Have your furnace serviced once a year and change the air filter whenever it needs changing.
This can greatly reduce your heating bill as the furnace will run more efficiently, costing less to run in the process.
7. Keep heating vents clear
Air returns and heating vents should be kept clear of all obstructions.
Keep furniture or rugs and carpets clear and let the air flow go unhindered. This will increase the efficiency of the system, saving you money and k eeping down on resource usage.
8. Insulate, insulate, insulate
Conserve heat. Insulate every part of the house that can be insulated if you have not already done so.
The loft is a very important place to insulate. Heat rises, and if your loft is not properly insulated, the heat will just keep rising straight out of the roof!
Of course, your hard earned money will effectively pour out of the roof with it.
You can also insulate your wall cavities. Heat will go wherever it can, not just up, so insulate the sides as well. Some 40% of heat loss is often attributed to the lack of cavity wall insulation.
If you already have home insulation, you might benefit from upgrading it.
Six or seven inches of insulation is common, but an extra three or four inches won't cost much more, and the savings gained will be immense over the years.
9. Use ecofriendly insulation materials
Consider using ecofriendly insulation materials if you are insulating from scratch, or upgrading your existing insulation.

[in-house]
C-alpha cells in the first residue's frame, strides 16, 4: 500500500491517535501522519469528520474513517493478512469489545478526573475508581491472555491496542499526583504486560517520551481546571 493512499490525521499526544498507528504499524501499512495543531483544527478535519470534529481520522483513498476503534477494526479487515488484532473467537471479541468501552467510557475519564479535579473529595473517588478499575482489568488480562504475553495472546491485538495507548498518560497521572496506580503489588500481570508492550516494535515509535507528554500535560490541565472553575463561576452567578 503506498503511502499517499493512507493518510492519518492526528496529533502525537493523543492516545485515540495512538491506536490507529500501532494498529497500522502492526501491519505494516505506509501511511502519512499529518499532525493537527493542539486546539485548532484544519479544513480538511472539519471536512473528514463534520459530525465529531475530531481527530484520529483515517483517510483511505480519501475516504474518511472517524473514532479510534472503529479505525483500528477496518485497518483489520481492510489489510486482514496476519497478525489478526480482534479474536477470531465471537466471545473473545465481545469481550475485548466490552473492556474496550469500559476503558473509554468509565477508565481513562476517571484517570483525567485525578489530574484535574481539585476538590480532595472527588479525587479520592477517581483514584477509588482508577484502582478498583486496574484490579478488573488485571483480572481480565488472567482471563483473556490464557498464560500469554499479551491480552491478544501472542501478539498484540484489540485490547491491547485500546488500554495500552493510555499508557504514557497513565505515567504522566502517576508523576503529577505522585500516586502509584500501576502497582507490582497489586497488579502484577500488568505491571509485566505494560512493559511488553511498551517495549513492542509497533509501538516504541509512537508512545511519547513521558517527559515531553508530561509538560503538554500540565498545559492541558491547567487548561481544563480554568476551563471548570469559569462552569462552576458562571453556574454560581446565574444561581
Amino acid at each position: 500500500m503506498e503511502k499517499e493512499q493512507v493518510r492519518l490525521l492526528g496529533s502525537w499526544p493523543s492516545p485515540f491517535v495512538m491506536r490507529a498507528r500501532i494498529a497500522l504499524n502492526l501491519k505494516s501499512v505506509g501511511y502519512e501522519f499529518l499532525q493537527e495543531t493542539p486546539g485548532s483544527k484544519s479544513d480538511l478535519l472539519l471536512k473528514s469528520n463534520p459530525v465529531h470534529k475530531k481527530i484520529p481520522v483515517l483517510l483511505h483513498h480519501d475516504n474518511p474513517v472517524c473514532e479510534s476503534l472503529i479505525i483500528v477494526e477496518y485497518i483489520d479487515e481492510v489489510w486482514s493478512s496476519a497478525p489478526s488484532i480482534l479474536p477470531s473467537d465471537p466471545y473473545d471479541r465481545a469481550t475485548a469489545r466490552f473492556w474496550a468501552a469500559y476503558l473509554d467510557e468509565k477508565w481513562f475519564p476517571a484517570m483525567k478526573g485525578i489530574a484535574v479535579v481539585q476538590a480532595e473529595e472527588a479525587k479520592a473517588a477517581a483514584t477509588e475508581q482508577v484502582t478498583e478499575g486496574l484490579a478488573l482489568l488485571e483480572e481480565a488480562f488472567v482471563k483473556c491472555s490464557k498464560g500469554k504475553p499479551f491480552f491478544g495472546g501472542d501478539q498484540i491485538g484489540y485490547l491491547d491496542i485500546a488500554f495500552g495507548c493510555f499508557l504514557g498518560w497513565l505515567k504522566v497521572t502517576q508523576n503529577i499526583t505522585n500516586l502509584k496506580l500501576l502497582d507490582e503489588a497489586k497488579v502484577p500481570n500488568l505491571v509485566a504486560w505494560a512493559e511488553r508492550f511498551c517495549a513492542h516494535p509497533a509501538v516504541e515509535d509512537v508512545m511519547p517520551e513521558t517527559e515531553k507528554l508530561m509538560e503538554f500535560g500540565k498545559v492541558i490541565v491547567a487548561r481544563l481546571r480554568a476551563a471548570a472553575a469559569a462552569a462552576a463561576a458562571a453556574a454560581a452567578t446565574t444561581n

Cellulose insulation, using shredded old newspapers and m agazines, or insulation made from formaldehyde free fiberglass, is much more friendly to the environment than traditional materials are.
These new ecofriendly materials will insulate every bit as good as the older materials will, and you'll save money thr ough efficient insulation and the environment will benefit too.
10. Check for drafts
Drafts can seriously lower a room temperature. Make sure that all possible areas of drafts are closed off.
Weather stripping is cheap to buy and it can seal loose doors and windows, making them more effective at keeping the heat in and the cold out.
Of course, the reverse is true for the summer months. Proper seals will help to make your air conditioning more effective and will save you money.
11. Go for multi-glazed windows
This may seem obvious, but I'll say it anyway: replace any single glazed windows with double, or even triple, glazing.
Single glazed windows were common in the old days, but they are not very good at insulation; the heat will escape as easily as if there is nothing there.
Double glazing is very efficient at trapping heat in a room, or keeping it out on hot summer days. And triple glazing is even better still.